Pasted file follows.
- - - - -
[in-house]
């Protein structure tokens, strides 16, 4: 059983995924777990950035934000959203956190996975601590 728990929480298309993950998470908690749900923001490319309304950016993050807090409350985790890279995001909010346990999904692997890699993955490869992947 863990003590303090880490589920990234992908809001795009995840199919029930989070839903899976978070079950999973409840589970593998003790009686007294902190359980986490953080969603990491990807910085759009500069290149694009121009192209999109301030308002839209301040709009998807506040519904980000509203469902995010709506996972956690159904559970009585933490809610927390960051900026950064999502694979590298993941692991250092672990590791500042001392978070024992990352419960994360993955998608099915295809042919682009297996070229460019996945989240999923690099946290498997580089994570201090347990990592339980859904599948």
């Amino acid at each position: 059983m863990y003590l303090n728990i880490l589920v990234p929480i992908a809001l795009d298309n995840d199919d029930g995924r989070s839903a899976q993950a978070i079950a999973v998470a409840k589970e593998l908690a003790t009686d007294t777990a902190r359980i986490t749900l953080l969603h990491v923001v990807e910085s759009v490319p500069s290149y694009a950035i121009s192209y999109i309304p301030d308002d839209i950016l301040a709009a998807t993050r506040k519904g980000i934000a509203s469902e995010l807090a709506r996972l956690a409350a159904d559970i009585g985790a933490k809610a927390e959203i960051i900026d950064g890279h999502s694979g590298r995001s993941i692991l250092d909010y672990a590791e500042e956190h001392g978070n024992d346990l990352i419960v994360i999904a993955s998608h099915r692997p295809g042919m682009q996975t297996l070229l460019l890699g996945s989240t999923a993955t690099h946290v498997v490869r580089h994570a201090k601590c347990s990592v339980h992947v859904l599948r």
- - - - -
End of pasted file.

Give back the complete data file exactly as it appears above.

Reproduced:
[in-house]
């Protein structure tokens, strides 16, 4: 059983995924777990950035934000959203956190996975601590 728990929480298309993950998470908690749900923001490319309304950016993050807090409350985790890279995001909010346990999904692997890699993955490869992947 863990003590303090880490589920990234992908809001795009995840199919029930989070839903899976978070079950999973409840589970593998003790009686007294902190359980986490953080969603990491990807910085759009500069290149694009121009192209999109301030308002839209301040709009998807506040519904980000509203469902995010709506996972956690159904559970009585933490809610927390960051900026950064999502694979590298993941692991250092672990590791500042001392978070024992990352419960994360993955998608099915295809042919682009297996070229460019996945989240999923690099946290498997580089994570201090347990990592339980859904599948």
């Amino acid at each position: 059983m863990y003590l303090n728990i880490l589920v990234p929480i992908a809001l795009d298309n995840d199919d029930g995924r989070s839903a899976q993950a978070i079950a999973v998470a409840k589970e593998l908690a003790t009686d007294t777990a902190r359980i986490t749900l953080l969603h990491v923001v990807e910085s759009v490319p500069s290149y694009a950035i121009s192209y999109i309304p301030d308002d839209i950016l301040a709009a998807t993050r506040k519904g980000i934000a509203s469902e995010l807090a709506r996972l956690a409350a159904d559970i009585g985790a933490k809610a927390e959203i960051i900026d950064g890279h999502s694979g590298r995001s993941i692991l250092d909010y672990a590791e500042e956190h001392g978070n024992d346990l990352i419960v994360i999904a993955s998608h099915r692997p295809g042919m682009q996975t297996l070229l460019l890699g996945s989240t999923a993955t690099h946290v498997v490869r580089h994570a201090k601590c347990s990592v339980h992947v859904l599948r």